The First Circuit Court of Appeals recently clarified the standard District Courts in the circuit should be using to rule on motions to compel arbitration under the Federal Arbitration Act (“FAA”). In Air-Con, Inc. v. Daikin Applied Latin America, LLC, the First Circuit held that the District Courts should apply the summary judgment standard to evaluate motions to compel arbitration under the FAA.
In the case, Air-Con, Inc. (“Air-Con”) filed a complaint against Daikin Applied Latin America, LLC (“Daikin Applied”), alleging that Daikin Applied had violated Puerto Rico’s Dealer Protection statute by unfairly charging Air-Con higher prices as compared to other customers, suddenly raising prices, and failing to regularly and timely deliver products to Air-Con. Daikin Applied sought to compel arbitration, arguing that an agreement between Air-Con and Daikin Applied’s parent company, Daikin Industries, bound Air-Con to resolve its claims in arbitration. Air-Con opposed the motion to compel, arguing that Daikin Applied was not a party to the agreement, and therefore could not compel arbitration, and that an unwritten agreement governed the conduct between Air-Con and Daikin Applied. Moreover, Air-Con argued, its agreement with Daikin Industries was only assignable to third-parties with the written consent of Air-Con and Daikin Industries, which did not exist in this case. The District Court of Puerto Rico agreed with Daikin Applied and granted its motion to compel. Air-Con appealed.
On appeal, the First Circuit took the opportunity to “join [its] sister circuits in concluding that district courts should apply the summary judgment standard to evaluate motions to compel arbitration under the FAA.” The First Circuit reached its conclusion after reviewing the FAA’s language and purpose and determining “[t]he summary judgment standard, which evaluates the evidentiary supportability of claims, is more appropriate than Rule 12’s plausibility standard, which is limited to a facial analysis of the pleadings.” In essence, this means parties may not just claim in their complaint that a contract compels the parties to arbitration – they must have evidence supporting their claim that the parties have agreed to arbitrating the claims in dispute.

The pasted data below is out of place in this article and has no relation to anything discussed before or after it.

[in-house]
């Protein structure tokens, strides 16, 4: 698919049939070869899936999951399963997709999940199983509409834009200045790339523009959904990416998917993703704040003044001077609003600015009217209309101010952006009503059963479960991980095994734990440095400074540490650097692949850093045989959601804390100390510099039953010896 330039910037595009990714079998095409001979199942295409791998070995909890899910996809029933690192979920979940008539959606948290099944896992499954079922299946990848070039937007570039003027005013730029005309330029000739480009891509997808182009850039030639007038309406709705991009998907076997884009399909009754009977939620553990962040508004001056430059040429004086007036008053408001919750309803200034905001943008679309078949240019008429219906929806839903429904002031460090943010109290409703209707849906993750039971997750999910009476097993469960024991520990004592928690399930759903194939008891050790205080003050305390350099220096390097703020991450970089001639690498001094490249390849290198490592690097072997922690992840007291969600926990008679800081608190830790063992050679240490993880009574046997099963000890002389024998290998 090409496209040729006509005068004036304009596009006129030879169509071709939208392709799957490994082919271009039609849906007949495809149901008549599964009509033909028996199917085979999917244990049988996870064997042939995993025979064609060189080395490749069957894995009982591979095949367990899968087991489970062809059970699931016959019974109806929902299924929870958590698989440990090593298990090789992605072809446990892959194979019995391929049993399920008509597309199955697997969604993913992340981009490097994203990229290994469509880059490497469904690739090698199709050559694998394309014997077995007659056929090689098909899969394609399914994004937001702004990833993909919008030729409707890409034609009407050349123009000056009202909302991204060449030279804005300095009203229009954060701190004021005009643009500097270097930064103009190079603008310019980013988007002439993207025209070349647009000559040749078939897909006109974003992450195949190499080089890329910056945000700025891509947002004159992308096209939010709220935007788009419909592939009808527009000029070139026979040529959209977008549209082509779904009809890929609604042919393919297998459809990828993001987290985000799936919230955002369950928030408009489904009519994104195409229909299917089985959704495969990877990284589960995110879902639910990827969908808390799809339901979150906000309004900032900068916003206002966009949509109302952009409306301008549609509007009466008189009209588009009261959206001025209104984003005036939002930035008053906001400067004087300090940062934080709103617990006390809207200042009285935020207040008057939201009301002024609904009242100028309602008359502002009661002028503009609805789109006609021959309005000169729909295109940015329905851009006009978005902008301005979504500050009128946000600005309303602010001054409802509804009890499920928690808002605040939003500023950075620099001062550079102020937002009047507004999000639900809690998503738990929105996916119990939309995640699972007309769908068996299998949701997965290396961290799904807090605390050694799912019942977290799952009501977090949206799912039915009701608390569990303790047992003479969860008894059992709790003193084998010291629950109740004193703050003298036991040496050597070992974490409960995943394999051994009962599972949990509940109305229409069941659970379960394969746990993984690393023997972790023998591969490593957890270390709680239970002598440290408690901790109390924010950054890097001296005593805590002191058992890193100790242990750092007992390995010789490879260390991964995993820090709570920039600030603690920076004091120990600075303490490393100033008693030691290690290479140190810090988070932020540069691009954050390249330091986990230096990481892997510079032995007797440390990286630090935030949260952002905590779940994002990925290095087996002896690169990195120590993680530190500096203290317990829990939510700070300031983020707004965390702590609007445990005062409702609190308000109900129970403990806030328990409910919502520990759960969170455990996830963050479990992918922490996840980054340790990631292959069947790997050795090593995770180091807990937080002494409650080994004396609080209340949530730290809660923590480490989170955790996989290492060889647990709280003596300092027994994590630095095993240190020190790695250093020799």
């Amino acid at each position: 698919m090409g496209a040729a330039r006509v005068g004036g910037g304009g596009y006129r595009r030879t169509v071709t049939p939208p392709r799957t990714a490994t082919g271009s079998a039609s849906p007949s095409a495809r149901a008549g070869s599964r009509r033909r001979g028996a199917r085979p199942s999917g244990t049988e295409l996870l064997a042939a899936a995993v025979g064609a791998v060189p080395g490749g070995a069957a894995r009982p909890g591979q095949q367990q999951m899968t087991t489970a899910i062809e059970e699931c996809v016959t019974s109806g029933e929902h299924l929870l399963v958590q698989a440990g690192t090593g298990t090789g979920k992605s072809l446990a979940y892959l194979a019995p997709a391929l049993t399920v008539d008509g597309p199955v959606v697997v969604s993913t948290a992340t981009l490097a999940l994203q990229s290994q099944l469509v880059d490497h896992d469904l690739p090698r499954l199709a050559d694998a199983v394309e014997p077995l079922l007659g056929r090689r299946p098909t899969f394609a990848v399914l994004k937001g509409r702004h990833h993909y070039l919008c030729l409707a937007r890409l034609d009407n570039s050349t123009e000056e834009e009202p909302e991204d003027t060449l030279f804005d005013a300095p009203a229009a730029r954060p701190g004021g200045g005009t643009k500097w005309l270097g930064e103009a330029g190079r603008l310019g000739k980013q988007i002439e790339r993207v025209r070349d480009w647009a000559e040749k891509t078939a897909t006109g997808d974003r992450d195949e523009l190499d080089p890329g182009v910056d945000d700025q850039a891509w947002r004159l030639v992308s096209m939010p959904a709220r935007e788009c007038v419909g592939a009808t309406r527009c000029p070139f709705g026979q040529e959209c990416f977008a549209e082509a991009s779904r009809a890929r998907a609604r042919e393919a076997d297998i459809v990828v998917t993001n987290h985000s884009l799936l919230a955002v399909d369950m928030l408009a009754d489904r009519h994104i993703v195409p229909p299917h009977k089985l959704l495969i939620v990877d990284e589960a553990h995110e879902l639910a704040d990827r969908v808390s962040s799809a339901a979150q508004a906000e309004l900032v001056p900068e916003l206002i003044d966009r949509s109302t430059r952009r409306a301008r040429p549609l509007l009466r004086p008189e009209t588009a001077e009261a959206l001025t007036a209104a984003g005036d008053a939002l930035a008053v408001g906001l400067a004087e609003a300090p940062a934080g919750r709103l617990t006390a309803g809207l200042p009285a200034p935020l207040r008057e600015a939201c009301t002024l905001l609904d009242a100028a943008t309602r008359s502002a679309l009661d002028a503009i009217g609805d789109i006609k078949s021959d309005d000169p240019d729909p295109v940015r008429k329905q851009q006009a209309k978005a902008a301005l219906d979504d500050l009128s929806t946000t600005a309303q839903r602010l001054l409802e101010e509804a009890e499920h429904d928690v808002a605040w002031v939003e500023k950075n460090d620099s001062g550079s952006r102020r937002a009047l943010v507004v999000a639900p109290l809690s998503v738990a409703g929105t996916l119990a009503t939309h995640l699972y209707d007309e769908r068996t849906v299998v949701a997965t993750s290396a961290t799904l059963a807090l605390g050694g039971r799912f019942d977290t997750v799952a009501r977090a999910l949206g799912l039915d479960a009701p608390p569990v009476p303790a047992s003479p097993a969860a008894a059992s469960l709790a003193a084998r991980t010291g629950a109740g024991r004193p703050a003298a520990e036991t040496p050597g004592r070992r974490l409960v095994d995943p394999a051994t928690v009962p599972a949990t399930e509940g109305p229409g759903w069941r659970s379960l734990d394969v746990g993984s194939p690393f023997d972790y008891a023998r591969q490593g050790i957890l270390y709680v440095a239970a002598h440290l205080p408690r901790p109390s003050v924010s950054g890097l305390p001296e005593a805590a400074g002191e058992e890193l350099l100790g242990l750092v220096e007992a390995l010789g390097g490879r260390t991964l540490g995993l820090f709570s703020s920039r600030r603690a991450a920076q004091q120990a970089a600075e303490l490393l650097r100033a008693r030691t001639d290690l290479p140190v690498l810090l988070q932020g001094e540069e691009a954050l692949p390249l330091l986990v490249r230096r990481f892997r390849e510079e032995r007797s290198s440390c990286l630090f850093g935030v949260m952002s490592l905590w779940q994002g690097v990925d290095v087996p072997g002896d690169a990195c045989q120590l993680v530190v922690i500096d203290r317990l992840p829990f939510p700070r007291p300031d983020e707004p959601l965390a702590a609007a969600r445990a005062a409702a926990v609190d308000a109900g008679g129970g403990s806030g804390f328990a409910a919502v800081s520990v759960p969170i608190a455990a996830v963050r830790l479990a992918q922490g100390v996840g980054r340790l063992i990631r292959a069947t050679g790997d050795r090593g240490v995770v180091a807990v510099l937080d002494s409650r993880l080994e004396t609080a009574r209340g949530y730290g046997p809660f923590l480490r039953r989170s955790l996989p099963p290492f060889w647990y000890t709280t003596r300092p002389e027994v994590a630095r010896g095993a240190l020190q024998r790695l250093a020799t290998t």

The First Circuit’s clarification was ultimately not necessary for its reversal of the District Court. The First Circuit reversed the District Court’s granting of the motion to compel, finding that the District Court impermissibly placed the burden on Air-Con, the non-moving party, to disprove the existence of an agreement to arbitrate, when the burden should have been on Daikin Applied, the moving party, to establish that an agreement existed. Additionally, the First Circuit reversed the District Court on the further grounds that the District Court had interpreted the allegations in favor of Daikin Applied, whereas the District Court should have interpreted the allegations in favor of Air-Con, the non-moving party. When analyzing the agreement Daikin Applied was relying on to compel arbitration, the First Circuit held that the agreement was between Air-Con and Daikin Industries, not with Daikin Applied and no assignment had been effectuated. Therefore, it held, there was no arbitration agreement between Daikin Applied and Air-Con. The First Circuit reversed and remanded the case for further proceedings.